Theodore Roosevelt although he came from a highly-educated reformer-style (and intellectual) background recognized the need for a hard-headed masculine public image rather than an aristocratic effete one. He was “…a Harvard man from the well-to-do classes who nevertheless knew how to get along with the cowboys and Rough Riders”. He and other “Progressive Era” politicians of the early 20th century saw intellect as a means of improving government efficiency: intellectuals began to be construed as experts.
This understanding of thoughtful people’s highly-skilled abilities as useful in making things work applied in business as well. Early self-help literature, like books by reverend Norman Vincent Peale, flourished not as an appeal to spirituality but as one to productivity. Farming is cited to illustrate the difference between the “dirt” farmer, uneducated and hand-to-mouth, and the emergence of more modern science-based agricultural productivity.
Hofstadter spends a lot of time on philosophy of education in the early 20th century, associated with philosopher John Dewey. Our author believes that the mass education system that developed in that era was founded on expected political and economic benefits rather than on “… a passion for the development of mind, or upon pride in learning and culture for their own sakes…” Children according to the philosophy of Dewey would make their most effective contribution if they were “well-adjusted”, rather than merely capable at the 3 Rs.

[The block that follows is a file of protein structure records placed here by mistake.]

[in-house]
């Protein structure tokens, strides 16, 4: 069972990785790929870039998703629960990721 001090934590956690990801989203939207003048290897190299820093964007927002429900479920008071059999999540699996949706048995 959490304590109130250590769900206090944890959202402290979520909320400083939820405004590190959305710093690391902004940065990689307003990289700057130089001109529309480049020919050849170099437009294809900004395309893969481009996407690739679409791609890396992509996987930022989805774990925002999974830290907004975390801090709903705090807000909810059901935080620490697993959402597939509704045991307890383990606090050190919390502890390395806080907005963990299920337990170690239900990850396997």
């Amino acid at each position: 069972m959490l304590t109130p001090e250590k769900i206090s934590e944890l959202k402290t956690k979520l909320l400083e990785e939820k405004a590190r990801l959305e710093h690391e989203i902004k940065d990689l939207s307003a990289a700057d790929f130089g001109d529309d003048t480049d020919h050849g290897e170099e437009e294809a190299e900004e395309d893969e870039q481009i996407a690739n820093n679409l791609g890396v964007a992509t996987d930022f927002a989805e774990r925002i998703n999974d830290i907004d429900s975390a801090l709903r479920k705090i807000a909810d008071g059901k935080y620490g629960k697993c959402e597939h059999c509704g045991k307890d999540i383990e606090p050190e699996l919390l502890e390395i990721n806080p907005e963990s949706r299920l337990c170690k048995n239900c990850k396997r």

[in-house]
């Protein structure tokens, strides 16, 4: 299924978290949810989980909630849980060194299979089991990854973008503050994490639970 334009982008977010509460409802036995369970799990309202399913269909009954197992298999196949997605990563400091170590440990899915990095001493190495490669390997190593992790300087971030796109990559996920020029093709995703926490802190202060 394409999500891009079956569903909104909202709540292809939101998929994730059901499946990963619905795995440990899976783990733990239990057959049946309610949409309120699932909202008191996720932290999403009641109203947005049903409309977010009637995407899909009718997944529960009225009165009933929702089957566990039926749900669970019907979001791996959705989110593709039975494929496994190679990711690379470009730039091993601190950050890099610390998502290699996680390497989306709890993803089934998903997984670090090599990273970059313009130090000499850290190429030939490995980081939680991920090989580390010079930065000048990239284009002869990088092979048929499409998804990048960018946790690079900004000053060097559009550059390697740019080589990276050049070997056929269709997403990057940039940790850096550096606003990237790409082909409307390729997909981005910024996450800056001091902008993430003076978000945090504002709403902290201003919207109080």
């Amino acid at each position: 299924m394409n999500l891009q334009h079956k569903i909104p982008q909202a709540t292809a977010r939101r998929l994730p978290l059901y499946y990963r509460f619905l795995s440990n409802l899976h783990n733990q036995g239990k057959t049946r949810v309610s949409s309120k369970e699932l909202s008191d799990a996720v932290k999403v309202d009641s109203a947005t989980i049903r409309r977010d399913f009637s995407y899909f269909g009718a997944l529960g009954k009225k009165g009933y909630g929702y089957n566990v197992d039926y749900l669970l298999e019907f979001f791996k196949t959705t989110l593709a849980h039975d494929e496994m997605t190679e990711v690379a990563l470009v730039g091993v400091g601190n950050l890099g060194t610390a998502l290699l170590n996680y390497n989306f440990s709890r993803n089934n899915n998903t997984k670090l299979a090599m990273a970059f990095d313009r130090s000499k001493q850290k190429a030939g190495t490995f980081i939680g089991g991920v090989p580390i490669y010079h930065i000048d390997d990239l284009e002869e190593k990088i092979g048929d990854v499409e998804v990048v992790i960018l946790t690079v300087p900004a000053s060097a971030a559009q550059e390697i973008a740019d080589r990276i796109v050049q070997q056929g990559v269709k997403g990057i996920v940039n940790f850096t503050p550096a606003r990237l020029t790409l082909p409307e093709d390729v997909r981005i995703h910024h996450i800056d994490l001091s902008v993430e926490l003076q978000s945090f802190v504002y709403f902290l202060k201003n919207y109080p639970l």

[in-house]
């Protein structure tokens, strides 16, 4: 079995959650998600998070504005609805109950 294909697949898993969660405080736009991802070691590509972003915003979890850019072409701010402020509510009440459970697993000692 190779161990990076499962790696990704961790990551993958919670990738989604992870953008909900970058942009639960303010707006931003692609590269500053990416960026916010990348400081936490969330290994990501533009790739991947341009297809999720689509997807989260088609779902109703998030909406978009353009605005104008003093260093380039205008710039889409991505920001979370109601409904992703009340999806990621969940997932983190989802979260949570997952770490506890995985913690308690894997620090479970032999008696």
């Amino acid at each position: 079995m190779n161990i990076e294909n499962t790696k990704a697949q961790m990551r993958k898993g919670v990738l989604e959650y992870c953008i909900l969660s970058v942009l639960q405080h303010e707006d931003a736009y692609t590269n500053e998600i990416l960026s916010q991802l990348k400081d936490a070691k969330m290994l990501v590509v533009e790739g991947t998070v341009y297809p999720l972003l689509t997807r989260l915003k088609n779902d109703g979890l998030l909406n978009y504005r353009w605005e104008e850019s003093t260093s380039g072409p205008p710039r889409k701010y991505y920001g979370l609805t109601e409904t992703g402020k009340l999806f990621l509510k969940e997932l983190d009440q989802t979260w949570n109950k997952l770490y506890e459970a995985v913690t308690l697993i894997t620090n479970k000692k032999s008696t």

The tone of this very broad-ranging book is erudite, ironic, reasoned, and not a little embattled. America seems always to have reverted to its populist streak of getting things done, regarding highly educated people as bookish, uncomfortable with getting their hands dirty, frankly effeminate; even bohemian and potentially criminal, but eventually inimical or at least superfluous to the main national purpose.
Hofstadter has awakened me to a history of left-versus-right that has existed for a much longer time than I’ve imagined, at least since the early days of the US, and I suspect much further back than that. That polarity has a variety of senses. We feel educated-versus-uneducated in the suspicion hard-working highschool graduates feel toward professionals and academics, and the sense that people with graduate degrees especially in the humanities have that wonderful aesthetic and thought-based experience are, sadly but inevitably, denied to the majority.
But I’ve always ended up as I struggle to avoid the extremes of either end of the political spectrum defaulting to characterizing the left as favouring the primacy of the group, and the right as favouring the primacy of the individual. But I want to say to enthusiasts on both sides: Come on! Neither inclination could ever completely obliterate the other. As soon as there are more than a very few people around, every one of those people is forced to struggle with the two often opposing exigencies. It seems to me to be the very special and worrisome reality in America that the strongest and brightest, whether effectively sometimes brutally pragmatic businessmen or brilliant sometimes theory-preoccupied intellectuals, are pulled to the fringes and lose sight of the destructiveness of failing to compromise.